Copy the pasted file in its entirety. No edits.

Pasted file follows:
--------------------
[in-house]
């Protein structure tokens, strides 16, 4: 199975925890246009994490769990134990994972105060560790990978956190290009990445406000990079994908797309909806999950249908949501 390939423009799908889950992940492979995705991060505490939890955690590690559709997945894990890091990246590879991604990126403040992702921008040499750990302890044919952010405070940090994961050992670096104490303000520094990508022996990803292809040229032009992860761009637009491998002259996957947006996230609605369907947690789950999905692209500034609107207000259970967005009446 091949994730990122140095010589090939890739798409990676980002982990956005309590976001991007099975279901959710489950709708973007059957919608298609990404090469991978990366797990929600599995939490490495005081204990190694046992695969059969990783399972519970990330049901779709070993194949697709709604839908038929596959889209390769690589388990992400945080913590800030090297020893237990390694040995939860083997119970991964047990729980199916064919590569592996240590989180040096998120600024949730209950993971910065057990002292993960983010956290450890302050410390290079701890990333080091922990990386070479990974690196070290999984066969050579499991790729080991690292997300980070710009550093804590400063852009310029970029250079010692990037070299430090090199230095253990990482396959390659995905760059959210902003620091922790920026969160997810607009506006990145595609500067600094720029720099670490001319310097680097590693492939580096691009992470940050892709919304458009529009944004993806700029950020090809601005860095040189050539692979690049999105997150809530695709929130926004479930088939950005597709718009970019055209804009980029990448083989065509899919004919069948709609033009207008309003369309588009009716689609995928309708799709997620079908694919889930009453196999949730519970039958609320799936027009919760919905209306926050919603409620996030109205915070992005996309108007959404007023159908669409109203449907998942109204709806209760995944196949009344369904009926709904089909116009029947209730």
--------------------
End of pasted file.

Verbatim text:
[in-house]
């Protein structure tokens, strides 16, 4: 199975925890246009994490769990134990994972105060560790990978956190290009990445406000990079994908797309909806999950249908949501 390939423009799908889950992940492979995705991060505490939890955690590690559709997945894990890091990246590879991604990126403040992702921008040499750990302890044919952010405070940090994961050992670096104490303000520094990508022996990803292809040229032009992860761009637009491998002259996957947006996230609605369907947690789950999905692209500034609107207000259970967005009446 091949994730990122140095010589090939890739798409990676980002982990956005309590976001991007099975279901959710489950709708973007059957919608298609990404090469991978990366797990929600599995939490490495005081204990190694046992695969059969990783399972519970990330049901779709070993194949697709709604839908038929596959889209390769690589388990992400945080913590800030090297020893237990390694040995939860083997119970991964047990729980199916064919590569592996240590989180040096998120600024949730209950993971910065057990002292993960983010956290450890302050410390290079701890990333080091922990990386070479990974690196070290999984066969050579499991790729080991690292997300980070710009550093804590400063852009310029970029250079010692990037070299430090090199230095253990990482396959390659995905760059959210902003620091922790920026969160997810607009506006990145595609500067600094720029720099670490001319310097680097590693492939580096691009992470940050892709919304458009529009944004993806700029950020090809601005860095040189050539692979690049999105997150809530695709929130926004479930088939950005597709718009970019055209804009980029990448083989065509899919004919069948709609033009207008309003369309588009009716689609995928309708799709997620079908694919889930009453196999949730519970039958609320799936027009919760919905209306926050919603409620996030109205915070992005996309108007959404007023159908669409109203449907998942109204709806209760995944196949009344369904009926709904089909116009029947209730």